8 Myths and Facts About Honey

In this blog, we will try to demystify 8 myths and facts about honey. Truth or old wives tale? let’s find out.

Crystallized honey is unnatural honey.

Crystallization is very much a natural process and is certainly not is a sign of unnatural honey or spoilt honey. Being a highly concentrated sugar solution, water in honey has more sugar than it could naturally hold (70% sugar and less than 20% water). This physical property of honey leads to its natural crystallization.

Honey is free of gluten.

Yes, honey is gluten-free when it is raw and unadulterated. However, when it comes to cross-contamination honey makes no exception.

Bees do not need honey

The actual purpose of bees making honey is to use it during winter since there are fewer flowers to collect nectar from and not for our consumption. It is a reliable source of food for their colony during winters.

Honey has medicinal properties.

Not just today but in ancient times also honey was known for its medicinal properties. Honey was used to treat wounds and gut diseases. It was used as a topical ointment. Not just that it was also used for wound healing, laxative action, cough, and sore throat, eye diseases, topical antisepsis, and much more.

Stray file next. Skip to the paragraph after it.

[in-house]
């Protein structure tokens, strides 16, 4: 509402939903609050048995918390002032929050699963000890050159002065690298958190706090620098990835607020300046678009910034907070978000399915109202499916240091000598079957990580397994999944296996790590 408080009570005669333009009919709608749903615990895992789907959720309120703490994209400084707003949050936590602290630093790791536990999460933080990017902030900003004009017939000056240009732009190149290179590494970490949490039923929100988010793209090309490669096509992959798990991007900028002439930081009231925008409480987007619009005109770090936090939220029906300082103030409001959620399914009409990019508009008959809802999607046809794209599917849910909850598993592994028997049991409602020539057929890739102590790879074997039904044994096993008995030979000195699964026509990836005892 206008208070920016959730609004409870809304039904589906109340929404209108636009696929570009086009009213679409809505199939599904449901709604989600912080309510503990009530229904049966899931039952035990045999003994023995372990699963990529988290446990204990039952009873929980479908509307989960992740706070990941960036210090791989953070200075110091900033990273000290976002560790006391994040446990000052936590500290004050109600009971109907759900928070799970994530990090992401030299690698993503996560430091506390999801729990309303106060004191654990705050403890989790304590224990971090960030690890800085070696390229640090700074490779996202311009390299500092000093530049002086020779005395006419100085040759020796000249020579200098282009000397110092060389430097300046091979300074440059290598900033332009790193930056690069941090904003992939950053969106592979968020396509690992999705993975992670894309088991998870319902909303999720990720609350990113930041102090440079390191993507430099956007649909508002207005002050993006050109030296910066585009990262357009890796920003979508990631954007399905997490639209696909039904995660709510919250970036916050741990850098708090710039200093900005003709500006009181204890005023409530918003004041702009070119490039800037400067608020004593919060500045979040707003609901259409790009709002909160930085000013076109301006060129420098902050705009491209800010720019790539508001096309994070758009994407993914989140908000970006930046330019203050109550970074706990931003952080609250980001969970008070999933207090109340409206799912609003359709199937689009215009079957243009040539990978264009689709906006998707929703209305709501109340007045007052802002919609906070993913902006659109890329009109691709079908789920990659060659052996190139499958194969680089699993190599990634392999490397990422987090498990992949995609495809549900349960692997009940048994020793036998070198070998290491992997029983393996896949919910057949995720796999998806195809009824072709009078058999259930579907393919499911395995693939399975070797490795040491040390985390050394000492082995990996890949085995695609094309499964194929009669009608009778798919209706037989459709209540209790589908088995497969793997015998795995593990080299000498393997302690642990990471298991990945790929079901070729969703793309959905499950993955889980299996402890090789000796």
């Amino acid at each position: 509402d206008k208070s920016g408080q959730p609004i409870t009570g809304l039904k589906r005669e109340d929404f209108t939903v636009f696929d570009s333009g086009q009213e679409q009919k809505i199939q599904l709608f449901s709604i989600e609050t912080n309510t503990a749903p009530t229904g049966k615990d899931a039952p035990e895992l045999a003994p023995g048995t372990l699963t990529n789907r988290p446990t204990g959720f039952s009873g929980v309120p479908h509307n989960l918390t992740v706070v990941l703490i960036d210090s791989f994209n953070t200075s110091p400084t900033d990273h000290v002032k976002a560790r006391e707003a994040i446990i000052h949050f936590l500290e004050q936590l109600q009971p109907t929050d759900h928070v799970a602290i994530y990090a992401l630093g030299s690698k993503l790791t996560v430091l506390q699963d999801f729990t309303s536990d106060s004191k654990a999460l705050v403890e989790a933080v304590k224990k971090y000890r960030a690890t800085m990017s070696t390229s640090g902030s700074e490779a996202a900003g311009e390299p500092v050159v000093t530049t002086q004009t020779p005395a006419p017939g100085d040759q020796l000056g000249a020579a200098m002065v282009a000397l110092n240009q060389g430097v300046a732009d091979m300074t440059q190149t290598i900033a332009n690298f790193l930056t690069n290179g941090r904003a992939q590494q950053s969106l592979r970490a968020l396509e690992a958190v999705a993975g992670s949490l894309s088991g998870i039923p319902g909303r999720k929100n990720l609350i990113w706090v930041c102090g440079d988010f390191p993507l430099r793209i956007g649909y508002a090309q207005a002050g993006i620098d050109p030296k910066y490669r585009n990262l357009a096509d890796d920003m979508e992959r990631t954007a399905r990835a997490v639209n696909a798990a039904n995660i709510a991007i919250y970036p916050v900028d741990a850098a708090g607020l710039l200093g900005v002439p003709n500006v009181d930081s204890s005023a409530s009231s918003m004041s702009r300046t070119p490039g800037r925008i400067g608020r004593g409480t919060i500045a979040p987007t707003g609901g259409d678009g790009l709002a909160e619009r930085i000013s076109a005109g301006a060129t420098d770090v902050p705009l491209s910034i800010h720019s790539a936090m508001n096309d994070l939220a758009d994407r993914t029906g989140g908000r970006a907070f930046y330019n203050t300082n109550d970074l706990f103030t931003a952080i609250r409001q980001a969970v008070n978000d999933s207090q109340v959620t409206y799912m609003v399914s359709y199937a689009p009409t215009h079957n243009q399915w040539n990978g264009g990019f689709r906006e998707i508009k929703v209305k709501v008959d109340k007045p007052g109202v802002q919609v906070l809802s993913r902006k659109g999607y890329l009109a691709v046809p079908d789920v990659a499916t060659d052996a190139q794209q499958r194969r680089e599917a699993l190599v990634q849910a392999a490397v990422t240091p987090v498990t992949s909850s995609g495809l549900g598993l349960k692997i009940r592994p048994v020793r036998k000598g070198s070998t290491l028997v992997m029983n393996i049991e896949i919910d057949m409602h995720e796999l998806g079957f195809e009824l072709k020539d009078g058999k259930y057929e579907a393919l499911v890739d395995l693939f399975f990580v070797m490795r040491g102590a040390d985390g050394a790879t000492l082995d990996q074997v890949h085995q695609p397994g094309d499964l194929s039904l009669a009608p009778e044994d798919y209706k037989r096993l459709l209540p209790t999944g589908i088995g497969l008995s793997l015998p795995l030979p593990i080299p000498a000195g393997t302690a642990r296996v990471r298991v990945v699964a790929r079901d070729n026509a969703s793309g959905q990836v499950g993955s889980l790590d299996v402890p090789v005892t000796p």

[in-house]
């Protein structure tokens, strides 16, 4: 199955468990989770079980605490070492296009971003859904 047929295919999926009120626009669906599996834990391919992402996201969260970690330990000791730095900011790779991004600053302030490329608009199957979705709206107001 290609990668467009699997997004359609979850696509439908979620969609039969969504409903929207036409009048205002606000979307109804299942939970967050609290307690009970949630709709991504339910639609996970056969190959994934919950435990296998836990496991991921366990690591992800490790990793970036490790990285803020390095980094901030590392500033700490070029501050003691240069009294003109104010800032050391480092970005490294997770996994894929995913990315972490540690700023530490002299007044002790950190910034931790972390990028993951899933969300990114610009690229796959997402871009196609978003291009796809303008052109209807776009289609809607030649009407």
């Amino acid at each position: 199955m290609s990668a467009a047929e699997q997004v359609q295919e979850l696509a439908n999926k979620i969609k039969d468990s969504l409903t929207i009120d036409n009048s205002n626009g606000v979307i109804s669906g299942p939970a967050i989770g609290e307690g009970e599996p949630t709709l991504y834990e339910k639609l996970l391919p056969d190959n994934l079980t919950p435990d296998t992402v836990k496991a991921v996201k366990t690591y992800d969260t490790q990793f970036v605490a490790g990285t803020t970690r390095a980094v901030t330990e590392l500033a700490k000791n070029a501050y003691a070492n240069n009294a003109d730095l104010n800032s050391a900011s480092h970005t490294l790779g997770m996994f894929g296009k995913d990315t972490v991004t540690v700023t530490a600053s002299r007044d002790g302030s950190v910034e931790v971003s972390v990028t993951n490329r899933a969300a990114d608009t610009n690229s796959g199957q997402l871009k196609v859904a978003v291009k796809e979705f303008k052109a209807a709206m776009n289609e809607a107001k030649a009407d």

Subjected to laboratory and clinical investigations over decades, the antibacterial property of honey is a remarkable finding. Recent research has proven the efficacy of honey in the treatment of several diseases due to its components and its antibacterial, anti-inflammatory, antioxidants, antiviral and other properties.

Viscous honey is better than runny honey

Not at all. The thickness of honey has got nothing to do with its quality. The viscosity of honey varies depending on a lot of factors (flowers, soil, humidity, rainfall, nectar source, etc.) and cannot be used to judge its purity. As such, it is also a myth about honey.

Honey never goes bad or expires

If stored properly honey never spoils. Store it properly and you can use it even after decades.

All bees make honey

Out of 7 families (approximately 7000 bees), only one – the Apidae family contains bees that make honey.

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